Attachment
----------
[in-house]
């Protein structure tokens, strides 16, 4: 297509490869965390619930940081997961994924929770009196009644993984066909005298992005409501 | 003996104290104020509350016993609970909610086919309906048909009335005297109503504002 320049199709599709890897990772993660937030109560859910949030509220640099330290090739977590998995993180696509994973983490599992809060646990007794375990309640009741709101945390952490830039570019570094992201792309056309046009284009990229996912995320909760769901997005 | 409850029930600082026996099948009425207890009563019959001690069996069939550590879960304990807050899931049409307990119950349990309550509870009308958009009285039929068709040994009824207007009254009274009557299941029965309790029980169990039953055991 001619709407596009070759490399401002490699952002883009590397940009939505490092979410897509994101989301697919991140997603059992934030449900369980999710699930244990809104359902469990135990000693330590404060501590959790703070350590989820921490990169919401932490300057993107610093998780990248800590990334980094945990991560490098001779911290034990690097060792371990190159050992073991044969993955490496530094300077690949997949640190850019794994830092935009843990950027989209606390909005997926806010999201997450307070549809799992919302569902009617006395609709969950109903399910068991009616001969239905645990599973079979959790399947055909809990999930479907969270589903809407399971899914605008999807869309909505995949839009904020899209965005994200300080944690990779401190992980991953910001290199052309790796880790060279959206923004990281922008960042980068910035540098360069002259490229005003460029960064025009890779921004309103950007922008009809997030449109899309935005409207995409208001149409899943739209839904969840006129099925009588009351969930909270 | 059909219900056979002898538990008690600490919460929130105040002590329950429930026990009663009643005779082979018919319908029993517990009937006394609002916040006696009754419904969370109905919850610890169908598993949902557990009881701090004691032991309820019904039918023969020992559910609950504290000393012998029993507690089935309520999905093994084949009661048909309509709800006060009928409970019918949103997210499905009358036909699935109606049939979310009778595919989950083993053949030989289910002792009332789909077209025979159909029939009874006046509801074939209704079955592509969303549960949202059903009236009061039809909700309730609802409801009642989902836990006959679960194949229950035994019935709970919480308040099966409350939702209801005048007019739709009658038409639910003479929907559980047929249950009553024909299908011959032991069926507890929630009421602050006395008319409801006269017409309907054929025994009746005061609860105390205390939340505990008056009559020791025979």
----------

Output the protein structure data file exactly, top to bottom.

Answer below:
[in-house]
């Protein structure tokens, strides 16, 4: 297509490869965390619930940081997961994924929770009196009644993984066909005298992005409501 | 003996104290104020509350016993609970909610086919309906048909009335005297109503504002 320049199709599709890897990772993660937030109560859910949030509220640099330290090739977590998995993180696509994973983490599992809060646990007794375990309640009741709101945390952490830039570019570094992201792309056309046009284009990229996912995320909760769901997005 | 409850029930600082026996099948009425207890009563019959001690069996069939550590879960304990807050899931049409307990119950349990309550509870009308958009009285039929068709040994009824207007009254009274009557299941029965309790029980169990039953055991 001619709407596009070759490399401002490699952002883009590397940009939505490092979410897509994101989301697919991140997603059992934030449900369980999710699930244990809104359902469990135990000693330590404060501590959790703070350590989820921490990169919401932490300057993107610093998780990248800590990334980094945990991560490098001779911290034990690097060792371990190159050992073991044969993955490496530094300077690949997949640190850019794994830092935009843990950027989209606390909005997926806010999201997450307070549809799992919302569902009617006395609709969950109903399910068991009616001969239905645990599973079979959790399947055909809990999930479907969270589903809407399971899914605008999807869309909505995949839009904020899209965005994200300080944690990779401190992980991953910001290199052309790796880790060279959206923004990281922008960042980068910035540098360069002259490229005003460029960064025009890779921004309103950007922008009809997030449109899309935005409207995409208001149409899943739209839904969840006129099925009588009351969930909270 | 059909219900056979002898538990008690600490919460929130105040002590329950429930026990009663009643005779082979018919319908029993517990009937006394609002916040006696009754419904969370109905919850610890169908598993949902557990009881701090004691032991309820019904039918023969020992559910609950504290000393012998029993507690089935309520999905093994084949009661048909309509709800006060009928409970019918949103997210499905009358036909699935109606049939979310009778595919989950083993053949030989289910002792009332789909077209025979159909029939009874006046509801074939209704079955592509969303549960949202059903009236009061039809909700309730609802409801009642989902836990006959679960194949229950035994019935709970919480308040099966409350939702209801005048007019739709009658038409639910003479929907559980047929249950009553024909299908011959032991069926507890929630009421602050006395008319409801006269017409309907054929025994009746005061609860105390205390939340505990008056009559020791025979």